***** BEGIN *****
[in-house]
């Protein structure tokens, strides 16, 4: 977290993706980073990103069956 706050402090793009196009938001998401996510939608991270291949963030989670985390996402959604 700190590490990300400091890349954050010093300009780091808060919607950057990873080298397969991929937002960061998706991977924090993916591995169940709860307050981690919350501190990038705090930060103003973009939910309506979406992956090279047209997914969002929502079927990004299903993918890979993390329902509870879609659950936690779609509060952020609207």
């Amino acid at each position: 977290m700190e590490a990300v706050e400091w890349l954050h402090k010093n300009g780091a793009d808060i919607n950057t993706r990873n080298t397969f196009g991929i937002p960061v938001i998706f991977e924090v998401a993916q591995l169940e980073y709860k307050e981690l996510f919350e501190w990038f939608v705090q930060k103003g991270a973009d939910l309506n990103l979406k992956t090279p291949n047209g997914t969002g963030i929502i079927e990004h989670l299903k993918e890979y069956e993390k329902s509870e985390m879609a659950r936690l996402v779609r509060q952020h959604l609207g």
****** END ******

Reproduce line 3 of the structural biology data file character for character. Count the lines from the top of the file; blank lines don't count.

């Amino acid at each position: 977290m700190e590490a990300v706050e400091w890349l954050h402090k010093n300009g780091a793009d808060i919607n950057t993706r990873n080298t397969f196009g991929i937002p960061v938001i998706f991977e924090v998401a993916q591995l169940e980073y709860k307050e981690l996510f919350e501190w990038f939608v705090q930060k103003g991270a973009d939910l309506n990103l979406k992956t090279p291949n047209g997914t969002g963030i929502i079927e990004h989670l299903k993918e890979y069956e993390k329902s509870e985390m879609a659950r936690l996402v779609r509060q952020h959604l609207g």